Why open your own retail stores when you can partner with the biggest electronics retailer in the U.S.?
Best Buy and Samsung announced today that 1,400 of the retailer’s stores will get “Samsung Experience Shops,” where consumers can test out Samsung’s smartphones, tablets, and other gadgets. Best Buy will start adding the ministores in April, and it expects to reach 900 stores by early May, completing the roll-out by early summer.
A few of the ministores will also feature “Samsung Smart Service,” which will feature “Samsung Experience Consultants” who will show off product features, run demos, and help customers set up Samsung accounts. Geek.com was the first to report on this partnership last week.
I’ve run into a few Samsung employees at Best Buy stores in New York City over the past year who were eager to show off the new features in Samsung’s cameras and phones. Those encounters were generally a bit awkward, though, since it wasn’t clear initially that they worked for Samsung or why they wanted to help customers. The Experience Shops should give those Samsung consultants a much clearer purpose.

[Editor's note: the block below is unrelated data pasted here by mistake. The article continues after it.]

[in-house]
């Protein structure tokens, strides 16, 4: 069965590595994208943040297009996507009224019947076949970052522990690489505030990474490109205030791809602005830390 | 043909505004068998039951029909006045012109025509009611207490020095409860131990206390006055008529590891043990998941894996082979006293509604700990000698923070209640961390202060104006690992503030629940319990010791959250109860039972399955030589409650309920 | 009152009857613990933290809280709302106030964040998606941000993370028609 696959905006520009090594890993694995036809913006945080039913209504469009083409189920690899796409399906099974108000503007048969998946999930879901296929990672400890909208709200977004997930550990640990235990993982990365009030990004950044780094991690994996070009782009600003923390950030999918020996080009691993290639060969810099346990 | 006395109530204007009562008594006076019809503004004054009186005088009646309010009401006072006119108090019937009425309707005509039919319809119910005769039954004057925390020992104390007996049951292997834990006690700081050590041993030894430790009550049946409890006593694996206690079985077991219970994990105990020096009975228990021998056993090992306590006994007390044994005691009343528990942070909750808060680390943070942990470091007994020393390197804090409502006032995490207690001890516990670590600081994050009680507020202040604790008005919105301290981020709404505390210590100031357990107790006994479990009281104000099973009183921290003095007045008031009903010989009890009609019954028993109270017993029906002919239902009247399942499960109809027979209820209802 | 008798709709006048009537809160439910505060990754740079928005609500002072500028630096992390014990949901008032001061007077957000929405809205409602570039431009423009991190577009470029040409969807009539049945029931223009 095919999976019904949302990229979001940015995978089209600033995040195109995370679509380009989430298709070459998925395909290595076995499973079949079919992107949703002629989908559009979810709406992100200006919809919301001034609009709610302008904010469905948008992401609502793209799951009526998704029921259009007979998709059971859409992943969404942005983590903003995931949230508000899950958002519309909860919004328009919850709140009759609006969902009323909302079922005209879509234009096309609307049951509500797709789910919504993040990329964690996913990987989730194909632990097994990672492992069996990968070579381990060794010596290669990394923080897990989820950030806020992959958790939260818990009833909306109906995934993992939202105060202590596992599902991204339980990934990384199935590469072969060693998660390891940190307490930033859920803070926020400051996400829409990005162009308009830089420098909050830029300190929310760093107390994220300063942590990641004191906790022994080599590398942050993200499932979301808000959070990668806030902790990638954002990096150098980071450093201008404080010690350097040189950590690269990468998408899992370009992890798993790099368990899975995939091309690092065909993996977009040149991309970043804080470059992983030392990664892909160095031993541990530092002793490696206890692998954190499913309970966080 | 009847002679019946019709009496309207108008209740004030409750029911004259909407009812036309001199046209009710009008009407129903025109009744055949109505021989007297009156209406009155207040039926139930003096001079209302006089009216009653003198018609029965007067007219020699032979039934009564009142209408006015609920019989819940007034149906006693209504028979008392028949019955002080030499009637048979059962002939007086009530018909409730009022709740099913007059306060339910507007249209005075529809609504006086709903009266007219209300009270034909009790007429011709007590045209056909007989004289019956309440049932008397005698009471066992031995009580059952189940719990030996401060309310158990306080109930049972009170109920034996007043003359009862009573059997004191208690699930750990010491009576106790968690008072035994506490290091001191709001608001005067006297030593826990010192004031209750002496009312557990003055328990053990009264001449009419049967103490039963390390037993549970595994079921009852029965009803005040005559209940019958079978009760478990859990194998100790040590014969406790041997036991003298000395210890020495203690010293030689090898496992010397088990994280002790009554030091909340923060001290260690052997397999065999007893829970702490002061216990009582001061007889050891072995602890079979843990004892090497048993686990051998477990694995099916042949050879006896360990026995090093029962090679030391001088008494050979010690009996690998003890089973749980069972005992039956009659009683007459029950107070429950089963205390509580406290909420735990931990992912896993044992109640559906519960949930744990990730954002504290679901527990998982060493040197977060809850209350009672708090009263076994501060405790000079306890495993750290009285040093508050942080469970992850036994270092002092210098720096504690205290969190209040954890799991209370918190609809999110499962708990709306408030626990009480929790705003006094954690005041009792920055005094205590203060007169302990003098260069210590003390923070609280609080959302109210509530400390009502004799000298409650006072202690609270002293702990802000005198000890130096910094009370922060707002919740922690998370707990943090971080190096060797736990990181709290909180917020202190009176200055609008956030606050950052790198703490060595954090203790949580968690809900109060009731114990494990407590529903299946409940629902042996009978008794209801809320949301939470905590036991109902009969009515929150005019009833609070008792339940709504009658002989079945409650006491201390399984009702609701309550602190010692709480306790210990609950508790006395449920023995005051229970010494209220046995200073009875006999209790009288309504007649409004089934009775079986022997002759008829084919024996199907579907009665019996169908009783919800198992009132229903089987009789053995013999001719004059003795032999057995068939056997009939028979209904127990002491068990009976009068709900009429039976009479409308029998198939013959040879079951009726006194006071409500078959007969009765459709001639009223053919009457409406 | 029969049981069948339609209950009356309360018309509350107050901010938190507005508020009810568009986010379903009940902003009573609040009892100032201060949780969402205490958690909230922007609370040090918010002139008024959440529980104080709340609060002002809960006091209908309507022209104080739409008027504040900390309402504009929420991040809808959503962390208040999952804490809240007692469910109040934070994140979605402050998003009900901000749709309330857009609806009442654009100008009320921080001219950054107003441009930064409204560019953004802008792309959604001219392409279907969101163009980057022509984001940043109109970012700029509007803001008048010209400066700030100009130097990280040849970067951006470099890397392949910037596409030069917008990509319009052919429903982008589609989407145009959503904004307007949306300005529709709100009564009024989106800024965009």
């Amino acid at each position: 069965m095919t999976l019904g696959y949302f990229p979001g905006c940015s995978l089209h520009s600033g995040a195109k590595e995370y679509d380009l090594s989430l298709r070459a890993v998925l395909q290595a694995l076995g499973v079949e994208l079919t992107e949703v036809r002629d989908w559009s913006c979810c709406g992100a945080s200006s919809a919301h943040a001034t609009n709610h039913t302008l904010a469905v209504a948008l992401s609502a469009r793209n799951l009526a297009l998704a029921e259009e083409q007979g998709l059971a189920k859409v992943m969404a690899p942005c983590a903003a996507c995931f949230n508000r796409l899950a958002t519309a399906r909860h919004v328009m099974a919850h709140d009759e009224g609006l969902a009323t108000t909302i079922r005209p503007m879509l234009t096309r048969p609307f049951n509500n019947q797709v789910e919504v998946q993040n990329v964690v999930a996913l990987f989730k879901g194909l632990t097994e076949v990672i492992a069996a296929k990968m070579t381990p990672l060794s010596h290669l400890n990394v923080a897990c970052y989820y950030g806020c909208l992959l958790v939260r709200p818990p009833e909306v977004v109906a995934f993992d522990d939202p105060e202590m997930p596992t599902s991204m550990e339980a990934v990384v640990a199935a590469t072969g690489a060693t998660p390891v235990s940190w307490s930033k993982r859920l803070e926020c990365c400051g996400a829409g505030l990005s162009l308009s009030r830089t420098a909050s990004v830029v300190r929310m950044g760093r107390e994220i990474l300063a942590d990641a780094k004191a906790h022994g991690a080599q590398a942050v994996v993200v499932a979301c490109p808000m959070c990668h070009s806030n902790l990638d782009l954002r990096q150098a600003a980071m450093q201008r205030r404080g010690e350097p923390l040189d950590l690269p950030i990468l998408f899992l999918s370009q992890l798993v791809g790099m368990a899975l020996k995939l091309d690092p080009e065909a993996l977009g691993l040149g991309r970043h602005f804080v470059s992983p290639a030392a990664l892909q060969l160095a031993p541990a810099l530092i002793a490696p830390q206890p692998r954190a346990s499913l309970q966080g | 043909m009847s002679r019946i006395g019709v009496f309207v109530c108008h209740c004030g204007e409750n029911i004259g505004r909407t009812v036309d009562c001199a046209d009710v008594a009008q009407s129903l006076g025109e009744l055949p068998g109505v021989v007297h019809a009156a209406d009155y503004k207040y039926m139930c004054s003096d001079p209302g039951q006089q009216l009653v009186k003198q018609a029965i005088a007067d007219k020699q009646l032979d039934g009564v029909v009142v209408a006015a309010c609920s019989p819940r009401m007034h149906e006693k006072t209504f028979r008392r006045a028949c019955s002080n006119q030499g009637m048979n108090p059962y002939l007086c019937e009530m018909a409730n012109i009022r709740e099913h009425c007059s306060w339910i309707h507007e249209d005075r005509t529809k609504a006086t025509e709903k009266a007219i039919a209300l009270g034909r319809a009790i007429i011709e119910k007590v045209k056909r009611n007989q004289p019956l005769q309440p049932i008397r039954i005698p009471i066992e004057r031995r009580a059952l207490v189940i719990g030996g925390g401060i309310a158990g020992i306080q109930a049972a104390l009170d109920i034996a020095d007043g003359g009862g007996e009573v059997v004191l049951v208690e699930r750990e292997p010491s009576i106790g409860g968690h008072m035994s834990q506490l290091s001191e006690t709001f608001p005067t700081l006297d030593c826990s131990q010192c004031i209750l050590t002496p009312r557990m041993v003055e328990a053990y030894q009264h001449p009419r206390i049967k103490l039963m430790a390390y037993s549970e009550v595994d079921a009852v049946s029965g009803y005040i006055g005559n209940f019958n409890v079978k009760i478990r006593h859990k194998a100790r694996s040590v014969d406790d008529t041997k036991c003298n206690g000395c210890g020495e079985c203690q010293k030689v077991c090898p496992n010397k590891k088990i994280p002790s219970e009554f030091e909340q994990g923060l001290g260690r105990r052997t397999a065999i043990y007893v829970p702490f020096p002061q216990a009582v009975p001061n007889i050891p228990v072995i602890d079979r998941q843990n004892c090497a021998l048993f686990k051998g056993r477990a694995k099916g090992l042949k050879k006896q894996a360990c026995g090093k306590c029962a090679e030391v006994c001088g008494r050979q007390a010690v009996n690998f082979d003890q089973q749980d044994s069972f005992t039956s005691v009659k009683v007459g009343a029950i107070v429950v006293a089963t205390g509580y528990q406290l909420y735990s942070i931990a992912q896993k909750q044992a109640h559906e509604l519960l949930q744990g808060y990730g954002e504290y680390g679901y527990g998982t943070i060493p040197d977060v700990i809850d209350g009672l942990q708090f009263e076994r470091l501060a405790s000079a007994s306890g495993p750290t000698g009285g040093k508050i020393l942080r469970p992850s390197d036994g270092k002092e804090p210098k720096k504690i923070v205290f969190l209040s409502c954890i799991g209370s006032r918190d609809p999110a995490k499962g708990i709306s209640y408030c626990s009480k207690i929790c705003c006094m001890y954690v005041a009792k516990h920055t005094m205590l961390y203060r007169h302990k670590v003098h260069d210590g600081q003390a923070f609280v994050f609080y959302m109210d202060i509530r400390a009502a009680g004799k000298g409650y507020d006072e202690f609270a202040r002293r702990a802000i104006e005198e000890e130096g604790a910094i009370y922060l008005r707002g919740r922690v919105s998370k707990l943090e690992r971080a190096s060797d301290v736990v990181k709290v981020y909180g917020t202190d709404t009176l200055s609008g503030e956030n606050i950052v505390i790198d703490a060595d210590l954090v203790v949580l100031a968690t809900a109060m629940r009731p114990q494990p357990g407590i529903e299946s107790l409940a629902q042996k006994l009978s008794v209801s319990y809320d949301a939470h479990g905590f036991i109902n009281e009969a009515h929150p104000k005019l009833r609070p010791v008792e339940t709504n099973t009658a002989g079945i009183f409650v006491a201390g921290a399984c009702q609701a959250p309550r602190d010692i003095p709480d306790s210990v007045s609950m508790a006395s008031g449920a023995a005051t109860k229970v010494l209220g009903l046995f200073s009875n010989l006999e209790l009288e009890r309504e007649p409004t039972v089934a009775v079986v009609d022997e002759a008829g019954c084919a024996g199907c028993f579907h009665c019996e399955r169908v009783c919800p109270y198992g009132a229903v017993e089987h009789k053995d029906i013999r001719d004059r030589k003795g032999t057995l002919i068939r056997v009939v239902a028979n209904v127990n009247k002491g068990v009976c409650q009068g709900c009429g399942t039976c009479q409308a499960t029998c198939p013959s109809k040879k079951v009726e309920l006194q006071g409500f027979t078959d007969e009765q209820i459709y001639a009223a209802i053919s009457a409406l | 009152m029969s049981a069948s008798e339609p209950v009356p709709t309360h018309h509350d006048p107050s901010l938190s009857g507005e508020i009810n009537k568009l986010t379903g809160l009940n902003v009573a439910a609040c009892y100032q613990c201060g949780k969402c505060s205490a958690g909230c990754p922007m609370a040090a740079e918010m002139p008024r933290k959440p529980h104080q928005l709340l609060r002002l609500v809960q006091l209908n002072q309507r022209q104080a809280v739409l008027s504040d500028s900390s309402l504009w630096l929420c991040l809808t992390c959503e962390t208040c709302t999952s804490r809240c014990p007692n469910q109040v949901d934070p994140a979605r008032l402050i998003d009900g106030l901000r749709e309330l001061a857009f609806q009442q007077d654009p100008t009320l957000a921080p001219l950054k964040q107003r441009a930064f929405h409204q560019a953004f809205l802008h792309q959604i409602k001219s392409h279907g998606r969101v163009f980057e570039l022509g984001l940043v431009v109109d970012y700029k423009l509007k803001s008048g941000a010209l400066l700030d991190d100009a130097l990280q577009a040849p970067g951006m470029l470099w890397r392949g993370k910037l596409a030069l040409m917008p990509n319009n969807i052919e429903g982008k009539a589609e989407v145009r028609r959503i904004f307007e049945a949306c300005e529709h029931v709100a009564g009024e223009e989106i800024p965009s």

In a way, this ministore strategy is similar to the way Samsung has focused on developing its products. Rather than embark on a complex retail scenario of its own, Samsung is capitalizing on its already large presence within Best Buy stores to connect with likely buyers. It’s not unlike how Samsung cemented itself as a key component maker for computer memory, TVs, and smartphones before it used that experience to build its own products. (In this case, Samsung likely won’t embark on its own retail stores, but its ministore presence shows how much pull it has with Best Buy.)
With these ministores, Samsung avoids the ghost town problem of Microsoft’s retail store, and it also avoids investing too much in shops that have no chance against Apple’s stores. The ministores are a win-win for Best Buy and Samsung — though they will likely hurt other Android phone makers (sorry, HTC).
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